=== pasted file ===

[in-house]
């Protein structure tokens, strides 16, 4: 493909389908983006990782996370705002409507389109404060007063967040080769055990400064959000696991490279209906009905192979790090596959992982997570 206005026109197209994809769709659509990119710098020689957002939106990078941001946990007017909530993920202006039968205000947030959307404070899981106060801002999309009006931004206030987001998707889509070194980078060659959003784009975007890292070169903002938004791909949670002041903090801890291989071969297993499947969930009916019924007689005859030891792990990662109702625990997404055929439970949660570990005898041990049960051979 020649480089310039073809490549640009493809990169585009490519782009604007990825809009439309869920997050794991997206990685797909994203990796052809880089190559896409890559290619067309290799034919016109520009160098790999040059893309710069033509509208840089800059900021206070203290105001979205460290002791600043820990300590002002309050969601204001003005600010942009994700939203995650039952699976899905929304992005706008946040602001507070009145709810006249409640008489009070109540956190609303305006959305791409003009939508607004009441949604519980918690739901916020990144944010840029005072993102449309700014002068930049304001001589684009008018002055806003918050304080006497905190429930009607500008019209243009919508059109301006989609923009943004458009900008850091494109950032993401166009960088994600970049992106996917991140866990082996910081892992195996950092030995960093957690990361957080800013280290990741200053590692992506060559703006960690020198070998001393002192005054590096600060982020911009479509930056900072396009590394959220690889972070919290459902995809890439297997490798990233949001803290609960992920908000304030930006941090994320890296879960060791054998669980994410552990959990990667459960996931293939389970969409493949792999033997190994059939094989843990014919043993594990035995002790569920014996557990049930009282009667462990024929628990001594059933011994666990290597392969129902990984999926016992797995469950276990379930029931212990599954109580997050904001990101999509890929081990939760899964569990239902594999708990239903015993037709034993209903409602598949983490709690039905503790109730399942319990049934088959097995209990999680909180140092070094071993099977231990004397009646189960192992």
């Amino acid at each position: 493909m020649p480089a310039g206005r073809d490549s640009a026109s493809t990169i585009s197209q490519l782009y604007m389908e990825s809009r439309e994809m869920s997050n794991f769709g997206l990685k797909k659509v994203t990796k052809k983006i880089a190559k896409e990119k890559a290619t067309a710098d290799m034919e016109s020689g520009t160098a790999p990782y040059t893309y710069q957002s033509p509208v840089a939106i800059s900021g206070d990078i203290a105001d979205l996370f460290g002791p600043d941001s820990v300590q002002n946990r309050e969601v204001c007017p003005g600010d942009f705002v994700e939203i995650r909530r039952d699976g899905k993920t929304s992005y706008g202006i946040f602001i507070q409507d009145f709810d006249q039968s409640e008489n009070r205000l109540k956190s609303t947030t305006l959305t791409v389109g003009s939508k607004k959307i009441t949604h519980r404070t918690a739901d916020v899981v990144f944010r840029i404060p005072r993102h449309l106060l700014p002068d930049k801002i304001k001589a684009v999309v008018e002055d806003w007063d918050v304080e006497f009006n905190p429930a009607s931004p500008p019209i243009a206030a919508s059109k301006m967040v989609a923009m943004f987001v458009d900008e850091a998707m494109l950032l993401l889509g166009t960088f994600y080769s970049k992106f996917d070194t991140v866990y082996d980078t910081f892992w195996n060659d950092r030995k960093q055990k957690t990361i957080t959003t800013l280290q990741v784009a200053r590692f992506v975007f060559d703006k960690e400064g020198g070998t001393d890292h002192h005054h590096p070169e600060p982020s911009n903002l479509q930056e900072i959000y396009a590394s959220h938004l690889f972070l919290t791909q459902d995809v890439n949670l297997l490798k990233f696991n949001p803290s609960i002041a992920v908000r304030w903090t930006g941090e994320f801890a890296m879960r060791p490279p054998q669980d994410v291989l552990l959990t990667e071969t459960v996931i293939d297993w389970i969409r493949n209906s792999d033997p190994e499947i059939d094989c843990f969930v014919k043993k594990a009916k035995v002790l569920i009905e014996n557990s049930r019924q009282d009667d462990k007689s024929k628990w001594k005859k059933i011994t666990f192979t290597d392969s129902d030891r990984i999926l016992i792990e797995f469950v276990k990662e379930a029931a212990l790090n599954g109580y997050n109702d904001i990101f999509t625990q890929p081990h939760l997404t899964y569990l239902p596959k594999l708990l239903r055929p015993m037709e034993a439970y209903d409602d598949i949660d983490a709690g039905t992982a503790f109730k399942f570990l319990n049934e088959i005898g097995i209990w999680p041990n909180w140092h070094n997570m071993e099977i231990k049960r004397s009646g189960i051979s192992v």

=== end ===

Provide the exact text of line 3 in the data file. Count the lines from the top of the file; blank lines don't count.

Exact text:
């Amino acid at each position: 493909m020649p480089a310039g206005r073809d490549s640009a026109s493809t990169i585009s197209q490519l782009y604007m389908e990825s809009r439309e994809m869920s997050n794991f769709g997206l990685k797909k659509v994203t990796k052809k983006i880089a190559k896409e990119k890559a290619t067309a710098d290799m034919e016109s020689g520009t160098a790999p990782y040059t893309y710069q957002s033509p509208v840089a939106i800059s900021g206070d990078i203290a105001d979205l996370f460290g002791p600043d941001s820990v300590q002002n946990r309050e969601v204001c007017p003005g600010d942009f705002v994700e939203i995650r909530r039952d699976g899905k993920t929304s992005y706008g202006i946040f602001i507070q409507d009145f709810d006249q039968s409640e008489n009070r205000l109540k956190s609303t947030t305006l959305t791409v389109g003009s939508k607004k959307i009441t949604h519980r404070t918690a739901d916020v899981v990144f944010r840029i404060p005072r993102h449309l106060l700014p002068d930049k801002i304001k001589a684009v999309v008018e002055d806003w007063d918050v304080e006497f009006n905190p429930a009607s931004p500008p019209i243009a206030a919508s059109k301006m967040v989609a923009m943004f987001v458009d900008e850091a998707m494109l950032l993401l889509g166009t960088f994600y080769s970049k992106f996917d070194t991140v866990y082996d980078t910081f892992w195996n060659d950092r030995k960093q055990k957690t990361i957080t959003t800013l280290q990741v784009a200053r590692f992506v975007f060559d703006k960690e400064g020198g070998t001393d890292h002192h005054h590096p070169e600060p982020s911009n903002l479509q930056e900072i959000y396009a590394s959220h938004l690889f972070l919290t791909q459902d995809v890439n949670l297997l490798k990233f696991n949001p803290s609960i002041a992920v908000r304030w903090t930006g941090e994320f801890a890296m879960r060791p490279p054998q669980d994410v291989l552990l959990t990667e071969t459960v996931i293939d297993w389970i969409r493949n209906s792999d033997p190994e499947i059939d094989c843990f969930v014919k043993k594990a009916k035995v002790l569920i009905e014996n557990s049930r019924q009282d009667d462990k007689s024929k628990w001594k005859k059933i011994t666990f192979t290597d392969s129902d030891r990984i999926l016992i792990e797995f469950v276990k990662e379930a029931a212990l790090n599954g109580y997050n109702d904001i990101f999509t625990q890929p081990h939760l997404t899964y569990l239902p596959k594999l708990l239903r055929p015993m037709e034993a439970y209903d409602d598949i949660d983490a709690g039905t992982a503790f109730k399942f570990l319990n049934e088959i005898g097995i209990w999680p041990n909180w140092h070094n997570m071993e099977i231990k049960r004397s009646g189960i051979s192992v």